Valley of unrest: Is Indian-held Kashmir poised for another implosion this summer?
Faheem Abdul Muneeb
It is no secret that India-held Kashmir (IHK) is one of the world’s most enduring flashpoints. Last year, it witnessed a massive anti-India uprising.
The Indian state’s brutal crackdown resulted in what was described as the world’s first mass blinding — an epidemic of ‘dead eyes’. More than 100 people were killed and 15,000 injured, more than 10,000 were detained, and thousands were hit with pellets. There was a massive clampdown of communication services, and the economic losses suffered were the highest they’ve been in the recent history of this disputed region. The situation affected India and Pakistan at both the diplomatic and military levels.
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This crisis has not yet settled. Forecasts made by various quarters for 2017 portend more danger and heartbreak. The chief minister of IHK has been informed by the police of a “more dangerous repetition of 2016”, admitting to a “lack of preparedness” to handle such a crisis. The crisis can be gauged from the large-scale participation of civilians in the funeral processions of anti-India gunmen and the fearless, pitched battles between the youth and Indian state forces.
The situation has also affected the modus operandi of the Indian army. Last year, the then head of the Northern Command, Lt Gen D.S. Hooda, now retired, stated, “I’m not comfortable anymore conducting operations if large crowds are around. Militarily, there’s not much more to do than we already have done ... We’re losing the battle for a narrative.” Changing this stance, Indian COAS Bipin Rawat made an aggressive statement threatening the use of “tough action” on civilians obstructing military operations against the rebels and those who are not supportive of the army, pledging to treat them as “anti-national elements”.
This neo-morphed military narrative demonstrates the failure of political means. Fearing another brutal summer this year, the Central Reserve Police Force has bought 20,000 full-body protectors, 3,000 polycarbonate shields, improved helmets, tear-smoke protectors, and 6,000 pellet guns. India’s home affairs ministry is attempting to use perception management, the revival of the Special Operations Group and repressive laws to curb an uprising in 2017. The ground reality speaks of a state of war.
At the other end, the confrontations between the young boys and the Indian forces, the unending distrust of the system’s elders, the lack of political will of the governments, and the failure of the international community compelled the Concerned Citizens Group to voice their anxieties. Former union minister Yashwant Sinha said, “We are deeply concerned at the deteriorating situation in the Kashmir Valley,” and asked the centre to “begin the process of dialogue in Jammu and Kashmir by involving all the stakeholders”.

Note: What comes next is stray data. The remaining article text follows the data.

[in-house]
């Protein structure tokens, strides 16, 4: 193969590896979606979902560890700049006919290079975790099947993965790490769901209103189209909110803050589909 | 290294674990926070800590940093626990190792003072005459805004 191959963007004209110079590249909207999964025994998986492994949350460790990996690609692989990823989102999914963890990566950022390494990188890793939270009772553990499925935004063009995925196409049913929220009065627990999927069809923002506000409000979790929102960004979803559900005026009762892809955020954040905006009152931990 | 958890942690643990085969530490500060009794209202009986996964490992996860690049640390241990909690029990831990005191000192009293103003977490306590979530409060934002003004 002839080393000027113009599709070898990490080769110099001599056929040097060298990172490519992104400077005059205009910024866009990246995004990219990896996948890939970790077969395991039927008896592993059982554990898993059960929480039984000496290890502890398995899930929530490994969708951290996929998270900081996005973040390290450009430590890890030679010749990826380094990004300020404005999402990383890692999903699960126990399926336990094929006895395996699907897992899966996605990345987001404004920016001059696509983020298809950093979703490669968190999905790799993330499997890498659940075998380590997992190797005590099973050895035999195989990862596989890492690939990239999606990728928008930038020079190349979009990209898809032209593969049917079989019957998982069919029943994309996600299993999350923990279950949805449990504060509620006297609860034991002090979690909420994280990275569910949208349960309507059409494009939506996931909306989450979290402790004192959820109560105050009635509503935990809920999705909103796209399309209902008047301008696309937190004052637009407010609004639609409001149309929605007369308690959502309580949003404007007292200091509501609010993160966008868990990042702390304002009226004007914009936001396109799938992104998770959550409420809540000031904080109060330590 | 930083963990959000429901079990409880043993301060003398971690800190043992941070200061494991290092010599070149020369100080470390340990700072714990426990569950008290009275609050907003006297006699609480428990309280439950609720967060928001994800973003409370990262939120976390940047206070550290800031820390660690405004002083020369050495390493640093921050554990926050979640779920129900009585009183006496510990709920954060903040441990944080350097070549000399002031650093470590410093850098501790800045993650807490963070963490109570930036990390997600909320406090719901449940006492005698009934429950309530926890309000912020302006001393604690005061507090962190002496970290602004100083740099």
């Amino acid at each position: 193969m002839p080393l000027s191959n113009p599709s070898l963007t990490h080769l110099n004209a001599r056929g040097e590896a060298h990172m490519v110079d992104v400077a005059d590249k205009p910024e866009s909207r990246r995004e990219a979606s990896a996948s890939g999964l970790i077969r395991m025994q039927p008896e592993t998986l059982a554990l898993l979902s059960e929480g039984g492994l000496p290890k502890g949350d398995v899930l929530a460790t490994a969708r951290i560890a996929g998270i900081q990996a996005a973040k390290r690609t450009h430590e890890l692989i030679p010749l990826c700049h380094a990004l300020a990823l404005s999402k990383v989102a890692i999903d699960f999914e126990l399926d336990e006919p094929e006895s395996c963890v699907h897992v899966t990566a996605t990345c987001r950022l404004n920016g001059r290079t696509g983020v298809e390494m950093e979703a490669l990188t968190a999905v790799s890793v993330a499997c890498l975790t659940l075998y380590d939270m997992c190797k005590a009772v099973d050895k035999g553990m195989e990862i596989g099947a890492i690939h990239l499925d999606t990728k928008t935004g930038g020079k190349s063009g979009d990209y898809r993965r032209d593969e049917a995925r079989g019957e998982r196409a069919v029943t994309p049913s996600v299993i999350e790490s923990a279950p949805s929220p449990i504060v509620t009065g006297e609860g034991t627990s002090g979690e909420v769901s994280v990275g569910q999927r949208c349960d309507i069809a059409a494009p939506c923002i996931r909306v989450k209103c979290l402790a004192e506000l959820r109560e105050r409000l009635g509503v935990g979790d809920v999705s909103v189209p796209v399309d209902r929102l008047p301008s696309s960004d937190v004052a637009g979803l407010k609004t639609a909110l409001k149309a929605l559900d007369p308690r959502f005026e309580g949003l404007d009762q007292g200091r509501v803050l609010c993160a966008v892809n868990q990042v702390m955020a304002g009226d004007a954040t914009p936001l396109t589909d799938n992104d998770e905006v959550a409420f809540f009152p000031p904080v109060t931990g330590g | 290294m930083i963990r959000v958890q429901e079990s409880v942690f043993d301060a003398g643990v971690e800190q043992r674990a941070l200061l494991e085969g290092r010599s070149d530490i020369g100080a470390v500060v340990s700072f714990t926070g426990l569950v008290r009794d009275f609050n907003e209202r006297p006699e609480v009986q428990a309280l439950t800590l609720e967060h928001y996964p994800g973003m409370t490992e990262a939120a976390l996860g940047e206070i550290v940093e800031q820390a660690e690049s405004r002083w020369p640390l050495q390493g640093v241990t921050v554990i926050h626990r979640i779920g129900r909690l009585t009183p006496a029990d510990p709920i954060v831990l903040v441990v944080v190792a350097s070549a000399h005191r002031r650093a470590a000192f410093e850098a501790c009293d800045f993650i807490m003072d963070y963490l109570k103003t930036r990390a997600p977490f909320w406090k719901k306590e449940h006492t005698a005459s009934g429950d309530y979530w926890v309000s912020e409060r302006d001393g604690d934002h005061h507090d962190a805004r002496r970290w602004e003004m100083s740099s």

Elsewhere, Congress politician P. Chidambaram said, “Kashmir is nearly lost for India because the central government used brute force to quell dissent there.” In a letter to the governor of IHK, Hurriyat leader Syed Ali Shah Geelani wrote that, “Kashmir is a political problem ... No amount of military might will resolve it.” The latest scenes of protests at Kashmir University and people’s marches towards the encounter sites reflect a popular rejection of military engagement.
If the next couple of weeks see no political breakthrough, what is feared is a disaster of great magnitude. The disgruntled people may rise again, and IHK may face yet another civilian surge. The pro-freedom leadership — which is being questioned on its strategy and meagre achievements — may be unable to control the youth. The growing feeling is that taking up arms is the only solution, evident in the fact that the boys with the guns are the most glamourised in the vale.
The political conversation in IHK is growing angrier, and the Indian state is becoming weaker against the people — a dangerous trend that may shake it in the bloodiest of ways. We may see stones and metal emerge as the dominant political statement. The Indian state may continue to blot its history, and human rights violations may reach new heights.
Before this new dance of death begins, India’s civil society and its citizenry must rise up, and the leaders of India and elsewhere must ensure a new political beginning. Otherwise, in the absence of solution-oriented dialogue providing a respite to IHK’s citizens, we may witness another mad summer. Alarm bells are ringing, it is growing noisier day by day, and it is high time for international players to engage with India and Pakistan and ensure that the Kashmir dispute creates no more humanitarian crises.
We in IHK believe that there can be no alternative to diplomacy and political engagement. A productive dialogue for the resolution of this conflict, therefore, must begin.
The writer hails from IHK and is currently pursuing a Master’s degree in political science from Jamia Millia Islamia, New Delhi.